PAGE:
Wellness

The Surprising Side-Effects of Giving Back to Your Community

Community and wellness connections

The connection between positive relationships, a supportive community, and well-being is well-studied and indisputable. Belongingness is an essential human need, a core pillar of longevity and as important to wellness as a healthy diet and regular physical activity. Being part of something bigger than ourselves, such as through volunteering, is a win-win for everyone involved. 

 

Humans have lived in social groups for thousands of years, and survival was and still is inextricably linked to the quality of our social connections with friends, family members, and our community at large. A report examining the effects of human interactions on health outcomes found that social connections improved the odds of survival by 50%, and low social interaction had a similar impact to smoking 15 cigarettes a day and being an alcoholic.¹


So, needless to say, we need each other. 

 

The Science Behind Altruism and Volunteering

Multiple studies suggest that when we help others, we, in reward, become more resilient to adversity, more capable of coping with life challenges, more adept at regulating our emotions, and better suited to mitigating the detrimental effects of stress.² Dr. Adam Grant, author of “Give and Take: A Revolutionary Approach to Success,” writes about how having a sense of purpose and giving support to others has a significant impact on our well-being. He also expresses, through research, it appears that one of the best antidotes to anxiety is generosity.³ 

 

In the 1980s, the concept of “the helper’s high” started getting a lot of traction in the scientific community. This sensation is marked by “elation, exhilaration, and increased energy, then a period of calm and serenity” following selfless service to others. Researchers later discovered that there is actually a biochemical component of this psychological state—the helper’s high is accompanied by positive changes in the body’s immune function and the lowering of stress hormones.⁴ 

 

Surveys have demonstrated a decline in social connections, though. Based on results from the 2021 American Perspective Survey, 49% of Americans reported having three friends or fewer, and 12% reported having zero close friends or anyone they could confide in.⁵ There are innumerable reasons why we are connecting less and less deeply—but the good news is, reconnecting isn’t as hard as it might seem, even if you’ve been socially isolated for a while. One way to find social connections and create an opportunity to make new friends is through community involvement and volunteering. 

 

16 Ways to Get Involved with Your Community 

Opportunities to get involved and volunteer your time to improve your community and the lives of others are numerous. The first step to finding a well-suited opportunity is to ask yourself some preliminary questions, such as: 


  • What are your goals for volunteering? (i.e., improve your neighborhood, make new friends, try something new, do something rewarding, etc.)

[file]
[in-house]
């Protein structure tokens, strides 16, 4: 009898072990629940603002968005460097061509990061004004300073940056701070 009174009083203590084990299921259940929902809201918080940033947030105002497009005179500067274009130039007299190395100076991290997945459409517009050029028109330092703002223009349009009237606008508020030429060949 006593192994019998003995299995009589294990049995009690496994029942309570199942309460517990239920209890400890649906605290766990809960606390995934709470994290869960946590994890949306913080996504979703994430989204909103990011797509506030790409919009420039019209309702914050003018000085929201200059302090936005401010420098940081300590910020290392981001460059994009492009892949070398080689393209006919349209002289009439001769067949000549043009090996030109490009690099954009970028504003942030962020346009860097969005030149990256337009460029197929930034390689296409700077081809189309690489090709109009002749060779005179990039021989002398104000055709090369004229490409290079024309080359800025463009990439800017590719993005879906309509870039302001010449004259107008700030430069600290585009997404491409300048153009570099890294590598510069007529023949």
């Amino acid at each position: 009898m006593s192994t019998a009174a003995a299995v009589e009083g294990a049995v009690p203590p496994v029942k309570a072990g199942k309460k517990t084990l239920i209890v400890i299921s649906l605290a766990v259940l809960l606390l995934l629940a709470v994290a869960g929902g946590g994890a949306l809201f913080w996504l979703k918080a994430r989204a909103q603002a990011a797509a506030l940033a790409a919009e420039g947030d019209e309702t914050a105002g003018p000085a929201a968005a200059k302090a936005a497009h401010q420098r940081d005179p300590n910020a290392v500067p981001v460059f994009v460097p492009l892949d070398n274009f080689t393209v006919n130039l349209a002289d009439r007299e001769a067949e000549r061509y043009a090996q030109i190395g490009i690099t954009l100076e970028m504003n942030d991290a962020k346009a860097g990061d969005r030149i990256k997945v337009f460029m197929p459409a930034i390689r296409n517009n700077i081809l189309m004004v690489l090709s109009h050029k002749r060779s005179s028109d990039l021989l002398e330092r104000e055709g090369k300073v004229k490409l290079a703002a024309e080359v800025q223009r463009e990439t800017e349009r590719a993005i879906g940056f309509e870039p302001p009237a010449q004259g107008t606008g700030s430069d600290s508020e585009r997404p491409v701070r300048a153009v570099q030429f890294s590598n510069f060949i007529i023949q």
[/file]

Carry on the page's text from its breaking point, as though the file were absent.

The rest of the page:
• Do you prefer to work with children, adults, or animals?

  • What causes are important to you?

  • Do you prefer to be behind the scenes or have a leadership-type role?

  • How much time do you have to commit?

  • What skills can you bring to a volunteer organization?

 

Once you have determined your volunteer goals and interests, you can start searching for organizations and opportunities that align with your search criteria. Websites like volunteer.gov and idealist.org are great places to start a search. 

 

Different ways to volunteer include, but are not limited to: 

 

  1. Working at an animal shelter

  2. Volunteering as a mentor to a child or an adult 

  3. Teaming up with a youth club or after-school program 

  4. Tutoring students 

  5. Spending time at a retirement home

  6. Participating in a community beautification project

  7. Joining a beach or park clean up

  8. Serving in a soup kitchen 

  9. Volunteering at a food bank before/during the holidays

  10. Organizing a holiday food or gift drive 

  11. Helping out at a homeless shelter

  12. Taking part in a community garden 

  13. Working with a home construction and improvement organization (e.g., Habitat for Humanity)

  14. Supporting the Red Cross and other humanitarian relief organizations 

  15. Collecting and donating things for community members in need (e.g., backpacks, school supplies, non-perishable food items)

  16. Running in a charity race


Health, Happiness, and a Helping Hand

Getting involved in your local community is a decision that comes with both immediate and long-lasting benefits for you, those you help, and your community at large!

Resources: 

  1. Martino, J., Pegg, J., & Frates, E. P. (2015, October 7). The connection prescription: Using the power of social interactions and the deep desire for connectedness to empower health and Wellness. American journal of lifestyle medicine. Retrieved November 14, 2022, from PubMed Central 

  2. Parker-Pope, T. (2020, April 9). The science of helping out. The New York Times. Retrieved November 14, 2022, from nytimes.com 

  3. Martino, J., Pegg, J., & Frates, E. P. (2015, October 7). The connection prescription: Using the power of social interactions and the deep desire for connectedness to empower health and Wellness. American journal of lifestyle medicine. Retrieved November 14, 2022, from PubMed Central

  4. Dossey, L. (2018, October 23). The helper's high. EXPLORE. Retrieved November 14, 2022, from sciencedirect.com

  5. Cox, D. A., Orrell, B., & Bowman, K. (2022, April 7). The State of American Friendship: Change, challenges, and loss. The Survey Center on American Life. Retrieved November 14, 2022, from americansurveycenter.org